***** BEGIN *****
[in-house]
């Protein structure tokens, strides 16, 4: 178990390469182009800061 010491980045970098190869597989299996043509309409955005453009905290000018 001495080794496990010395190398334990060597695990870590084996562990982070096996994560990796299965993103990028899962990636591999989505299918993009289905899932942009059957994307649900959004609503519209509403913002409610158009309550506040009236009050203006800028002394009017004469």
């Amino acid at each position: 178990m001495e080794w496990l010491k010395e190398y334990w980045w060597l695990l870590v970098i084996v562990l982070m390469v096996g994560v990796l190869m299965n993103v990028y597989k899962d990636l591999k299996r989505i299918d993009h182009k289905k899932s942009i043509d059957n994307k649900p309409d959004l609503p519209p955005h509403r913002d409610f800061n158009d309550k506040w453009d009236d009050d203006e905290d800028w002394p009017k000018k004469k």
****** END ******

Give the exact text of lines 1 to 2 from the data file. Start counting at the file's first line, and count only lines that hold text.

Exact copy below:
[in-house]
């Protein structure tokens, strides 16, 4: 178990390469182009800061 010491980045970098190869597989299996043509309409955005453009905290000018 001495080794496990010395190398334990060597695990870590084996562990982070096996994560990796299965993103990028899962990636591999989505299918993009289905899932942009059957994307649900959004609503519209509403913002409610158009309550506040009236009050203006800028002394009017004469």